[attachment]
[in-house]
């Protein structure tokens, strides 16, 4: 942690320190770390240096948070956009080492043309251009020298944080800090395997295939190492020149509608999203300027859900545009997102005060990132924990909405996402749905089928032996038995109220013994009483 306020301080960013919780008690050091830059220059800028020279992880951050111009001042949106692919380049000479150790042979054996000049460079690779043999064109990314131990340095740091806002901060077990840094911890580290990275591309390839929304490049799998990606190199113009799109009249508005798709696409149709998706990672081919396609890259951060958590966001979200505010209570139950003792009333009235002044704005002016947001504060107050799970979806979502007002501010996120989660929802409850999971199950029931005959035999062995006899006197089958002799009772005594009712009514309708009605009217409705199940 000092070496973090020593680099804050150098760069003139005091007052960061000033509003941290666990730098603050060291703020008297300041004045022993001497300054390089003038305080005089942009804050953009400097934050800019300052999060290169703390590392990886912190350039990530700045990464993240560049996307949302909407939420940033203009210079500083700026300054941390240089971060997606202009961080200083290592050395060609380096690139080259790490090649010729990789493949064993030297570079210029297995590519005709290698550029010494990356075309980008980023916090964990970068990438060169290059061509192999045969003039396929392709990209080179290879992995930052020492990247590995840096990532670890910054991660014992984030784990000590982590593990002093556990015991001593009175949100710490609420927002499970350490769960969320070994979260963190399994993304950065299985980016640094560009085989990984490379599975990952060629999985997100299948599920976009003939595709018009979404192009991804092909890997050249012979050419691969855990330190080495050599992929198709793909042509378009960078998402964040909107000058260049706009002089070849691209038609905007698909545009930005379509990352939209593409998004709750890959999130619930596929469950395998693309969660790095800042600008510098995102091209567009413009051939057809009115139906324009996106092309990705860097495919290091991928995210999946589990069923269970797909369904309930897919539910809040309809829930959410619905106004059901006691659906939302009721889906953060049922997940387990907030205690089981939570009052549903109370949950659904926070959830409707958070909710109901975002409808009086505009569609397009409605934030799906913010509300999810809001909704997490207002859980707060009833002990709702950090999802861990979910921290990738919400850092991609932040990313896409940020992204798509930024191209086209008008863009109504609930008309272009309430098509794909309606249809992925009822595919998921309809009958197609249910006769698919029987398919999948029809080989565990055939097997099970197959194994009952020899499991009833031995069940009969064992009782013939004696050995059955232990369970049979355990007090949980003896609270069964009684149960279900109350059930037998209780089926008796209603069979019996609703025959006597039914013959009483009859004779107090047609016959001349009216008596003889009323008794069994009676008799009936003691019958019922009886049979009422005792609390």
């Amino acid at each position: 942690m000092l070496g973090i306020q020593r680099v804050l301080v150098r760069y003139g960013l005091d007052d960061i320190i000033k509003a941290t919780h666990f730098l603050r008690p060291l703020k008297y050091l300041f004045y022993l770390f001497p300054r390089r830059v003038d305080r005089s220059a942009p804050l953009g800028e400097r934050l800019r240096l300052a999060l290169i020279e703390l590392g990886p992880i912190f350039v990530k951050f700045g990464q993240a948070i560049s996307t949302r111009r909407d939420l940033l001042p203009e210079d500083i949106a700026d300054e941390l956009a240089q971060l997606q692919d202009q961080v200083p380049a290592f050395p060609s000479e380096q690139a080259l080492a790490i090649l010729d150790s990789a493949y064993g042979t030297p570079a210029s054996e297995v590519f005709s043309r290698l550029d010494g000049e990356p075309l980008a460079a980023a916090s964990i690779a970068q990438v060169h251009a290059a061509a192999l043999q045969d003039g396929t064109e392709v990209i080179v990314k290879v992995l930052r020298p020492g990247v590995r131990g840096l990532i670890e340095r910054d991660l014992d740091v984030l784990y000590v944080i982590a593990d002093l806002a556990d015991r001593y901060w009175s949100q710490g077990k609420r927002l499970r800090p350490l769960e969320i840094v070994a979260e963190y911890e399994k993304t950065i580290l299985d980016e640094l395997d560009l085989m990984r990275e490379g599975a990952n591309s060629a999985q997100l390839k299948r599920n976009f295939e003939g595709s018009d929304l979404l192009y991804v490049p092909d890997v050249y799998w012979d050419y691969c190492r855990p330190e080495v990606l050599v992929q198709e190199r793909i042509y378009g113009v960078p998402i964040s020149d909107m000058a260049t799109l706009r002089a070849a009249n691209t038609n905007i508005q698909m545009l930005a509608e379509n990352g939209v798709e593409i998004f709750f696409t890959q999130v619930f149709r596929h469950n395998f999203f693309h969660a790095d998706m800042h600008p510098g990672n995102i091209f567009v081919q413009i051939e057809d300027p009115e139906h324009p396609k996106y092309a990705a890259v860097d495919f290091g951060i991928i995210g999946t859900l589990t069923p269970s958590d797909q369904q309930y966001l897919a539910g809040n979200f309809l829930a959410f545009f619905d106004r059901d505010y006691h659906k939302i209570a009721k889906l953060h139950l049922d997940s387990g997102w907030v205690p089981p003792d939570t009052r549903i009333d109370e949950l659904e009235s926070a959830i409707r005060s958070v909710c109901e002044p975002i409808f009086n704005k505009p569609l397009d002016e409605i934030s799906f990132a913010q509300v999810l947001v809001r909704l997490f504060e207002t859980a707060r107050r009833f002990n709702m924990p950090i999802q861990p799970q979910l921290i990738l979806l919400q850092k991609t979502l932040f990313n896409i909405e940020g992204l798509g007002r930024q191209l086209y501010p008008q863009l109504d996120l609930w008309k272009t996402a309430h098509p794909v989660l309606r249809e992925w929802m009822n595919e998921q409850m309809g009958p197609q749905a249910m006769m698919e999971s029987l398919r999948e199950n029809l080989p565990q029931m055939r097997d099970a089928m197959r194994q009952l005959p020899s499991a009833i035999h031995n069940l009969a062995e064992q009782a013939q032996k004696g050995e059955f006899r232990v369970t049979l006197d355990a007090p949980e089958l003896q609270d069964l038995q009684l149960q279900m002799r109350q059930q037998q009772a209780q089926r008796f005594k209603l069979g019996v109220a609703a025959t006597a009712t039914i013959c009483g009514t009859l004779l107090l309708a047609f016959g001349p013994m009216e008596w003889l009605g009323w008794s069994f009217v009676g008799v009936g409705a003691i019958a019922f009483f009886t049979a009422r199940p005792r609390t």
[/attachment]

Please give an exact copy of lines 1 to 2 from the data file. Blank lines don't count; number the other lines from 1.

[in-house]
């Protein structure tokens, strides 16, 4: 942690320190770390240096948070956009080492043309251009020298944080800090395997295939190492020149509608999203300027859900545009997102005060990132924990909405996402749905089928032996038995109220013994009483 306020301080960013919780008690050091830059220059800028020279992880951050111009001042949106692919380049000479150790042979054996000049460079690779043999064109990314131990340095740091806002901060077990840094911890580290990275591309390839929304490049799998990606190199113009799109009249508005798709696409149709998706990672081919396609890259951060958590966001979200505010209570139950003792009333009235002044704005002016947001504060107050799970979806979502007002501010996120989660929802409850999971199950029931005959035999062995006899006197089958002799009772005594009712009514309708009605009217409705199940 000092070496973090020593680099804050150098760069003139005091007052960061000033509003941290666990730098603050060291703020008297300041004045022993001497300054390089003038305080005089942009804050953009400097934050800019300052999060290169703390590392990886912190350039990530700045990464993240560049996307949302909407939420940033203009210079500083700026300054941390240089971060997606202009961080200083290592050395060609380096690139080259790490090649010729990789493949064993030297570079210029297995590519005709290698550029010494990356075309980008980023916090964990970068990438060169290059061509192999045969003039396929392709990209080179290879992995930052020492990247590995840096990532670890910054991660014992984030784990000590982590593990002093556990015991001593009175949100710490609420927002499970350490769960969320070994979260963190399994993304950065299985980016640094560009085989990984490379599975990952060629999985997100299948599920976009003939595709018009979404192009991804092909890997050249012979050419691969855990330190080495050599992929198709793909042509378009960078998402964040909107000058260049706009002089070849691209038609905007698909545009930005379509990352939209593409998004709750890959999130619930596929469950395998693309969660790095800042600008510098995102091209567009413009051939057809009115139906324009996106092309990705860097495919290091991928995210999946589990069923269970797909369904309930897919539910809040309809829930959410619905106004059901006691659906939302009721889906953060049922997940387990907030205690089981939570009052549903109370949950659904926070959830409707958070909710109901975002409808009086505009569609397009409605934030799906913010509300999810809001909704997490207002859980707060009833002990709702950090999802861990979910921290990738919400850092991609932040990313896409940020992204798509930024191209086209008008863009109504609930008309272009309430098509794909309606249809992925009822595919998921309809009958197609249910006769698919029987398919999948029809080989565990055939097997099970197959194994009952020899499991009833031995069940009969064992009782013939004696050995059955232990369970049979355990007090949980003896609270069964009684149960279900109350059930037998209780089926008796209603069979019996609703025959006597039914013959009483009859004779107090047609016959001349009216008596003889009323008794069994009676008799009936003691019958019922009886049979009422005792609390």